The Plot by Jean Hanff Korelitz. New York: Celadon, 2021, 322 pages.

Can the plot of a book be stolen? And what are the consequences of that action?

Jacob Finch Bonner was once a promising young novelist. Now, he barely makes ends meet with his job as a teacher at Ripley College, a low-residency MFA program in Vermont. One session, Jake encounters a particularly arrogant student, Evan Parker, who claims that he has a story that is a sure thing. Jake is doubtful until the student shares details, and the plot is as unexpected and compelling as promised. This only depresses Jake further, because even if he does write another mildly successful novel, it will never be as good as that one.

Three years pass and Jake is still struggling both with money and writing. He remembers his old student and wonders why he has never seen him on the bestseller list. A quick google search reveals that Evan Parker died only a couple of months after their class ended. He was predeceased by his parents and sister and it can be assumed that the proposed novel was never completed. The temptation is too much and Jake begins writing, using Evan Parker’s plot.

Fast forward another three years and Jake is on a whirlwind book tour promoting his bestseller, Crib. A book about the difficult relationship between mother and teenage daughter that contains a twist that nobody can stop talking about.  In fact, movie rights have already been purchased by Steven Spielberg. After a guest spot on a radio show, Jack meets an intriguing producer.  A quick courtship results in marriage and a full social life in vibrant New York City. Life should be perfect, except that someone has made the connection between Evan Parker’s idea and his bestselling novel.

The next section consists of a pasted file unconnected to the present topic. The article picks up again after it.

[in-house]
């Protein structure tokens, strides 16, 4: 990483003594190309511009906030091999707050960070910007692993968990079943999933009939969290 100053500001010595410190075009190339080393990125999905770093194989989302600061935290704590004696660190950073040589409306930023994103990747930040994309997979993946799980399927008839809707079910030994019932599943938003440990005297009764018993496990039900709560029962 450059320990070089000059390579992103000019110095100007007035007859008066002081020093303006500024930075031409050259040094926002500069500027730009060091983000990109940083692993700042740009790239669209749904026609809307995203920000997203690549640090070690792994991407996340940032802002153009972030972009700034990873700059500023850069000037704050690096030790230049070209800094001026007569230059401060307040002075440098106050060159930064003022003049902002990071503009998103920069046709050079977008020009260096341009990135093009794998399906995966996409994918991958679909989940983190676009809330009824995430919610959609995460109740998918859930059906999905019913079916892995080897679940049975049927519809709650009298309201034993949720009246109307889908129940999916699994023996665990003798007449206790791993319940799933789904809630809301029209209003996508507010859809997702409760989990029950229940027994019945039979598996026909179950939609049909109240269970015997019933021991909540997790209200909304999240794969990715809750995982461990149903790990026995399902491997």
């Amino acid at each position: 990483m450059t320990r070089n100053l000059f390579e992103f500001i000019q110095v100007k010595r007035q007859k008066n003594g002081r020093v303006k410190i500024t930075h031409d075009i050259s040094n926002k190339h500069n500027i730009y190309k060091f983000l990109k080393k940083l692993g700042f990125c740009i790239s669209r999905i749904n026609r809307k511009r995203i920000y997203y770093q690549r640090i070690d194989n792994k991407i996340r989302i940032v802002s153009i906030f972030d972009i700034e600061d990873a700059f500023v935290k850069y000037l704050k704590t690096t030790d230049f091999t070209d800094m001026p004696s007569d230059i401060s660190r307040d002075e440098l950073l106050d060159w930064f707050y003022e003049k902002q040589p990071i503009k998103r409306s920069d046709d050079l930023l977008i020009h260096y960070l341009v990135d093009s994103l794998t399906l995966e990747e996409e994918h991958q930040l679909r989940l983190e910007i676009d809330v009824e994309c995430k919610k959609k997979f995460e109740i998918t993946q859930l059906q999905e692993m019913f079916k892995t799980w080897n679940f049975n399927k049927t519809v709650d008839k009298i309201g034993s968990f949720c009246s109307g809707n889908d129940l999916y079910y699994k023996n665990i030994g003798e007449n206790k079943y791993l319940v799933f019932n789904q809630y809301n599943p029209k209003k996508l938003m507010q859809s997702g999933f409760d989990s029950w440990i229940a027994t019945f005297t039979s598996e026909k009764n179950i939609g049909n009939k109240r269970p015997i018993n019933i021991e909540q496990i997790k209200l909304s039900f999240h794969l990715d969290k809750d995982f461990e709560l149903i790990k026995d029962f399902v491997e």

At this point, the book transforms into a suspenseful thriller as Jake desperately contends with an unknown antagonist. The hunt for the person behind the emails, social media posts, and letters that threaten to destroy Jake’s reputation will take him up and down the east coast. Each uncovered puzzle piece will be more unsettling than the last. The eventual reveal will not take a perceptive reader by surprise, but the journey will still be satisfying.

The book grapples with the issues of ownership and morals.  Jake knows that his actions were morally dubious, but he can also rationalize his behavior. As the book mentions, many novels are rewrites of other stories, Shakespeare, fairy tales, or mythology. Completely original storylines are few and far between. However, it cannot be disputed that Jake knowingly took a story idea without ever acknowledging the source. The question of whether he was technically in the clear will make an excellent book club discussion.

Amanda Gramley is the Adult Programming Coordinator with the Alamance County Public Libraries.  Contact her at